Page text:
UK Game-Sharers Being Sued; Peter Moore Says Bad Idea

Illustration for article titled UK Game-Sharers Being Sued; Peter Moore Says Bad Idea

In the United Kingdom, Atari, Codemasters and three other game companies are going to court to demand GBP300 from 25,000 file-sharers, reports The Times of London. Apparently, file-sharing got really obnoxious recently - 691,000 downloads of Operation Flashpoint by Codemasters in one week alone. So the five have asked the court to demand internet service providers turn over information on all 25,000 accused of breaking the law. Those users will get notices inviting them to pay up or face prosecution, and the first 500 to ignore it get sued. Asked about it in an interview with Eurogamer, EA Sports boss Peter Moore called that practice a bad idea. "I'm not a huge fan of trying to punish your consumer," he said. "Albeit these people have clearly stolen intellectual property, I think there are better ways of resolving this within our power as developers and publishers."Moore went on:

"Yes, we've got to find solutions," Moore continued. "We absolutely should crack down on piracy. People put a lot of blood, sweat and tears into their content and deserve to get paid for it. It's absolutely wrong, it is stealing. "But at the same time I think there are better solutions than chasing people for money. I'm not sure what they are, other than to build game experiences that make it more difficult for there to be any value in pirating games. "If we learned anything from the music business, they just don't win any friends by suing their consumers. Speaking personally, I think our industry does not want to fall foul of what happened with music."

I'm sure it's a lot easier for Moore to say that when his bottom line is waaaaaaay better than Atari's, or these other five. Still, it stands to reason EA titles are swapped around too, although to what extent - and what EA's threshold of pain is - I don't know. Yet Moore says he's not aware of any EA plans to join these five and "chase down consumers." Moore Warns Against Suing File-Sharers [Eurogamer] Computer Games Industry Threat to Downloaders: "Pay Up or We'll Sue" [The Times of London via Eurogamer]

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@Jonn: Your logical fallacies are like -ambrosia- to me.

When you take money from someone, you have -deprived- them of that value. The fact that the money exists as 1s and 0s instead of paper currency is irrelevant; by taking that money, you have deprived them of the use of that money.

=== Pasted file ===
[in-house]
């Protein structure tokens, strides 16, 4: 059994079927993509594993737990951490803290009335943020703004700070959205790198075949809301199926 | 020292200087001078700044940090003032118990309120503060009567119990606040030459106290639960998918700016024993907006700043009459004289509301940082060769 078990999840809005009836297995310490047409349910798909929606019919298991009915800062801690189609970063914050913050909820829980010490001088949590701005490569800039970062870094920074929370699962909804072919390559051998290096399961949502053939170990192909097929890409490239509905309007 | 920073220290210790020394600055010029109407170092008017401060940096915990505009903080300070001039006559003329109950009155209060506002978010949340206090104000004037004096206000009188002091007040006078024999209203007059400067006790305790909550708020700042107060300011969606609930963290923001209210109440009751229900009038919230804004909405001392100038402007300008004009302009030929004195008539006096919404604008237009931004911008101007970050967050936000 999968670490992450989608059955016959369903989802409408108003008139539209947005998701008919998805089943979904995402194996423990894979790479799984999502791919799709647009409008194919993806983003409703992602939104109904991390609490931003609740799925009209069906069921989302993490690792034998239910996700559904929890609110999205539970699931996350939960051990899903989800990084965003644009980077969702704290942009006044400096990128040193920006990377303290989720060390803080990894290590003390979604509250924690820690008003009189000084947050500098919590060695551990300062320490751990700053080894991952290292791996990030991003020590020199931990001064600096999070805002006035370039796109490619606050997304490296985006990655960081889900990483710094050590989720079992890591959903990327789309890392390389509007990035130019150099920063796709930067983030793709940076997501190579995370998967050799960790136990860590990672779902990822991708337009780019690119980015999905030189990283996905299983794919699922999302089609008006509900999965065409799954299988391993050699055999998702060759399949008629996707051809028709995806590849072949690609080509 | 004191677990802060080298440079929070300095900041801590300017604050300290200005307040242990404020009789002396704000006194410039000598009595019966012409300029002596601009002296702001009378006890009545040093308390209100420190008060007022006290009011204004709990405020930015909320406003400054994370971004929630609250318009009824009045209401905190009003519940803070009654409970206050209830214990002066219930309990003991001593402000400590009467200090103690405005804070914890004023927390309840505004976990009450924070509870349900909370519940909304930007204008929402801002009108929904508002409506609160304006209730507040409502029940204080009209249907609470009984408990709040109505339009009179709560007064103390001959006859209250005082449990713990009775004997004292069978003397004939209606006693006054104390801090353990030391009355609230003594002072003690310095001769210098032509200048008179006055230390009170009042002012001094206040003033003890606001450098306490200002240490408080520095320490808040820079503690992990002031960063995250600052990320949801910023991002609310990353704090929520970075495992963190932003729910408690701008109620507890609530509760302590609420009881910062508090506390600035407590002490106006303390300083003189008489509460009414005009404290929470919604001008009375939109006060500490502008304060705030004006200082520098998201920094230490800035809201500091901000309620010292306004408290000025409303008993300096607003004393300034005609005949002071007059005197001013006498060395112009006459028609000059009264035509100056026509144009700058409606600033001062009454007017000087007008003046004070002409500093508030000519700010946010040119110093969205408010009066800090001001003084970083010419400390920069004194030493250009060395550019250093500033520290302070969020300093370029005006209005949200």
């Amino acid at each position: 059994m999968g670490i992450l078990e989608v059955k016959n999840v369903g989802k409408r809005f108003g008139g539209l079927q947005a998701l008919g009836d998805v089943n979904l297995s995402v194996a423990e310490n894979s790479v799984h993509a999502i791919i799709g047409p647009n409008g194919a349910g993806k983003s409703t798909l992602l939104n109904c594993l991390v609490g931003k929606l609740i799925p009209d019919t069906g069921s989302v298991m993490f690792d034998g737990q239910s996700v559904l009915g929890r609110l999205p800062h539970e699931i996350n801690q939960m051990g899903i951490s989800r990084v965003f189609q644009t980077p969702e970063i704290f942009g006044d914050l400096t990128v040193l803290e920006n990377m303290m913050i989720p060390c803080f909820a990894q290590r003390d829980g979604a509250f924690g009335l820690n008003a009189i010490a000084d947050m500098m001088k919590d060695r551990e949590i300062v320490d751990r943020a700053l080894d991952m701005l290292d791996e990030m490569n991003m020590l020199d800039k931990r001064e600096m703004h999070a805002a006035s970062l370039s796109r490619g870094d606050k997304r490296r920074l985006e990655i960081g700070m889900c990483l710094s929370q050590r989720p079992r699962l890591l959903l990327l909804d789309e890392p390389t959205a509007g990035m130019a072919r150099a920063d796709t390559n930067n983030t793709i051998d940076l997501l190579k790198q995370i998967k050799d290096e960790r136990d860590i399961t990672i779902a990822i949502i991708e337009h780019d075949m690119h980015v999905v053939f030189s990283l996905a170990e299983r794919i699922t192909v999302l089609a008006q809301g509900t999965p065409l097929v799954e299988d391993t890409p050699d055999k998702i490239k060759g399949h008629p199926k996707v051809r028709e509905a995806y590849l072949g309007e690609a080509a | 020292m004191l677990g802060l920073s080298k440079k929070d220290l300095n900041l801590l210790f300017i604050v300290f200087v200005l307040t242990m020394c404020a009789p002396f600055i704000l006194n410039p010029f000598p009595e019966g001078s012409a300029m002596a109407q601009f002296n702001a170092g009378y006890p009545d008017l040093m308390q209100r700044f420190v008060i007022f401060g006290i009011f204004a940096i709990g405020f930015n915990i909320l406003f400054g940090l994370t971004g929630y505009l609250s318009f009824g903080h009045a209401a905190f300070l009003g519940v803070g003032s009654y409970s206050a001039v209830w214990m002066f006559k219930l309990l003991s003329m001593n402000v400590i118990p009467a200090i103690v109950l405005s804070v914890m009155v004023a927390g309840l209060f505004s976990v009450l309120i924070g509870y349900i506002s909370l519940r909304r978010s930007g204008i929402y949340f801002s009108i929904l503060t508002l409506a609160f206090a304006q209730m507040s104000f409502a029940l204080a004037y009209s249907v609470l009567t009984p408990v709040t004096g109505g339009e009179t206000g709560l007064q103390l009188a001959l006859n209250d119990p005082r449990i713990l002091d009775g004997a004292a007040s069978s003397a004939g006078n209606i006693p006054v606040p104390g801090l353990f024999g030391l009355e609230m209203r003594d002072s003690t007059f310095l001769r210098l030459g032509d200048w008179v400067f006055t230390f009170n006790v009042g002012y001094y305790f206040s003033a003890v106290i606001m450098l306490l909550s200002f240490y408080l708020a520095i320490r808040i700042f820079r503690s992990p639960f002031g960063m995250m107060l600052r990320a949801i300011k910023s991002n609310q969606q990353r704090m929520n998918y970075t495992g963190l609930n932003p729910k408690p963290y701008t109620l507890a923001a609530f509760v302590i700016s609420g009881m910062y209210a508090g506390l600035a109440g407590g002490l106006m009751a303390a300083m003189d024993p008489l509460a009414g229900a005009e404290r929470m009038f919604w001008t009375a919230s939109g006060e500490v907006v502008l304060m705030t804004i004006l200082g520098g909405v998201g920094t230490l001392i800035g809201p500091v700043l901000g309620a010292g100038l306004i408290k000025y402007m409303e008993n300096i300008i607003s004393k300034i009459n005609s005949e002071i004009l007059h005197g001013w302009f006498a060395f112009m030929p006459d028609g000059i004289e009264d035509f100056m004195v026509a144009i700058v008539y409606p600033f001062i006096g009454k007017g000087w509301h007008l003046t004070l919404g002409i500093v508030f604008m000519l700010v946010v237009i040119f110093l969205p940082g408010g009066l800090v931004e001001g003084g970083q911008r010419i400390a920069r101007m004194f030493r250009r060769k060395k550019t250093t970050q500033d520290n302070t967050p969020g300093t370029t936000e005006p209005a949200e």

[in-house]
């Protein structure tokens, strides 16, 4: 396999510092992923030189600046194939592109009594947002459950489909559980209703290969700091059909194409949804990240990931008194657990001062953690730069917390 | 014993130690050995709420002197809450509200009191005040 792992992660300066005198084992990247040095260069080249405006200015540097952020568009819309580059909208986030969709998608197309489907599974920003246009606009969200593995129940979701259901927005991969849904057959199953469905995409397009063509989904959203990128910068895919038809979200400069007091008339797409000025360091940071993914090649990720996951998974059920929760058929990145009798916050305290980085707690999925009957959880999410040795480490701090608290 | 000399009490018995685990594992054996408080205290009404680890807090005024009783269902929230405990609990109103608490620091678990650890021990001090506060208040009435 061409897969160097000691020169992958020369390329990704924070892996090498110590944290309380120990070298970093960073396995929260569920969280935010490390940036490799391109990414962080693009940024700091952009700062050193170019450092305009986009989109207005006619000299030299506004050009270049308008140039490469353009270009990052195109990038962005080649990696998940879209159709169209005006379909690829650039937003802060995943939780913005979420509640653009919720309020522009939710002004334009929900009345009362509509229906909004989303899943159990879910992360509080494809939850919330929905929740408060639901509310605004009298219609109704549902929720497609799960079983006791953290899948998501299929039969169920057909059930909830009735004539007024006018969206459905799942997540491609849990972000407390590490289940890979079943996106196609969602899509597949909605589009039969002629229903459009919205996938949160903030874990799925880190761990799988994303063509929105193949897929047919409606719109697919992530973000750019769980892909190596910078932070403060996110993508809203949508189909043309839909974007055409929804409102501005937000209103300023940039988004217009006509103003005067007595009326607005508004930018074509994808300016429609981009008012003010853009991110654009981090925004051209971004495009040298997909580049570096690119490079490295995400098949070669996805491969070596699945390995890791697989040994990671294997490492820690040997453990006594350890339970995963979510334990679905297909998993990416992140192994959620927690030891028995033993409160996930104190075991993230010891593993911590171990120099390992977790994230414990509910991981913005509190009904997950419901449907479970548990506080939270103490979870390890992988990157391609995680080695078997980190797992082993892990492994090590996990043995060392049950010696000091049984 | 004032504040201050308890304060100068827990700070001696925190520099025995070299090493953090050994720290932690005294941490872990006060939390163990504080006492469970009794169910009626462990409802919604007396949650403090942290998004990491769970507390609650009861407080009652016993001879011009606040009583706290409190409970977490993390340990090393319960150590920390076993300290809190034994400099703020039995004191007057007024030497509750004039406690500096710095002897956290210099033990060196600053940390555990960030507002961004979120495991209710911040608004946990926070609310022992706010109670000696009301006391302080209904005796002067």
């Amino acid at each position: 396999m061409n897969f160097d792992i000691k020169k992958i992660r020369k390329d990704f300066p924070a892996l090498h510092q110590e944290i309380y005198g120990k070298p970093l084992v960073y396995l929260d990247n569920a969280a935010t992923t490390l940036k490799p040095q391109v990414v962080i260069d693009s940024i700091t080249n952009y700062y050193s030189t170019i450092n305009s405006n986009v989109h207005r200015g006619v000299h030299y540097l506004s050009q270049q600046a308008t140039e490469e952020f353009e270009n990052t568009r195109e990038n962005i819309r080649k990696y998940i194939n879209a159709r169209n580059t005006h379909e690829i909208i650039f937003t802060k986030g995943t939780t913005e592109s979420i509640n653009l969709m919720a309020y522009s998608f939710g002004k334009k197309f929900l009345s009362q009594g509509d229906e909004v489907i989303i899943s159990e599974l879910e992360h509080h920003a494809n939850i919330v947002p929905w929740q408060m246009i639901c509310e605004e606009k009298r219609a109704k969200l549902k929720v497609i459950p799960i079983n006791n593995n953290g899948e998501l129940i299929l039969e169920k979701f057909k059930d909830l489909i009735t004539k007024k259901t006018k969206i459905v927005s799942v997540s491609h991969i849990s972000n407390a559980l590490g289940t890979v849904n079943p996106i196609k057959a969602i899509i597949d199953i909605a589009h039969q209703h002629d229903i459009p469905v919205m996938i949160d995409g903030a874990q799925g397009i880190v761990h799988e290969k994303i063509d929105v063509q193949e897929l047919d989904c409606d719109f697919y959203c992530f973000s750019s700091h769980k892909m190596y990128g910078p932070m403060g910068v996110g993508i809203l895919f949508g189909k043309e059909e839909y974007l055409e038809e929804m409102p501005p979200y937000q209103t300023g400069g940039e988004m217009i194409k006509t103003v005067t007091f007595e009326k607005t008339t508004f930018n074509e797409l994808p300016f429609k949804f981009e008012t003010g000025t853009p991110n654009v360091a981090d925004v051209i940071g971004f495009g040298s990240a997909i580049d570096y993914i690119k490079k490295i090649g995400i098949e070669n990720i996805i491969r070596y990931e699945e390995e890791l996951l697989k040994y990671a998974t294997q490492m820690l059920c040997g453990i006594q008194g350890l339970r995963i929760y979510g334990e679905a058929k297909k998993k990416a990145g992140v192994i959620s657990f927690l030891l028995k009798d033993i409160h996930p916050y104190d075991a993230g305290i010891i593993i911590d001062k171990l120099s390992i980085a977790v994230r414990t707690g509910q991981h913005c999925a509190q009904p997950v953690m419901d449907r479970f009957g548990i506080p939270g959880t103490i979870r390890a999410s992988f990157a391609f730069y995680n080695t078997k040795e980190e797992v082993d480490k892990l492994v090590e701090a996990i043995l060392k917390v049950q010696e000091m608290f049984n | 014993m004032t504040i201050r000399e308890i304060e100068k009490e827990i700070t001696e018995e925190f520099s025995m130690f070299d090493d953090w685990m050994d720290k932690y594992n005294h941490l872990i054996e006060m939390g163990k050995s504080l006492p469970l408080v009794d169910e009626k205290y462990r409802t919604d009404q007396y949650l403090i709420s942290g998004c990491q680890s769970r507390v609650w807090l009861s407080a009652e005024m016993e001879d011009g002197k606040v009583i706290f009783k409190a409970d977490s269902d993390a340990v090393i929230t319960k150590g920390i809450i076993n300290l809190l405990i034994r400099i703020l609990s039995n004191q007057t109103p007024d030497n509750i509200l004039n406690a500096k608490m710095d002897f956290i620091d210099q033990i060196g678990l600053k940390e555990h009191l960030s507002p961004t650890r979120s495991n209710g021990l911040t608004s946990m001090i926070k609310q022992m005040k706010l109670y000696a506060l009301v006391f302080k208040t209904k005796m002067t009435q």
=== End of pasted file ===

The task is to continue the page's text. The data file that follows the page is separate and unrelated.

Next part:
The entire system of trade is based on the assumptions of ownership and exchange of value. Ownership, ie. I own X and the value it represents, is transferred from person to person in exchange for other things of value.

Theft is -depriving- someone of X, which they own, against their will. So again, I steal someone's car, I have deprived them of that value: they owned the car, and now they have nothing.

With software piracy, it's different. The "value" here is the software. When someone downloads it, they have not "deprived" the owner of that value; the owner still has the software and can continue to sell it. In your example, you are stealing the -money-, and the people you've stolen it from no longer have access to it.

Ideas about exchange of value and the like are simply -different- when you start discussing information that can be copied 1:1 without any loss of the original. Value in the traditional sense relies, to an extent, on scarcity: there are only so many apples, or cars, or whatever. You can't wave your hand and make one materialize. They are a limited resource, just like money, the time of people who provide services, etc.

If there were a magic machine that could copy apples, 1:1, without any expense or loss of the original, would you be STEALING from that apple farmer if you made a bunch of copies of his apples? He still has them, after all.

Again, people get hung up on this because they act like it's a DEFENSE of piracy. It's not. It's just a call for a little more clarity and intellectual honesty in the language.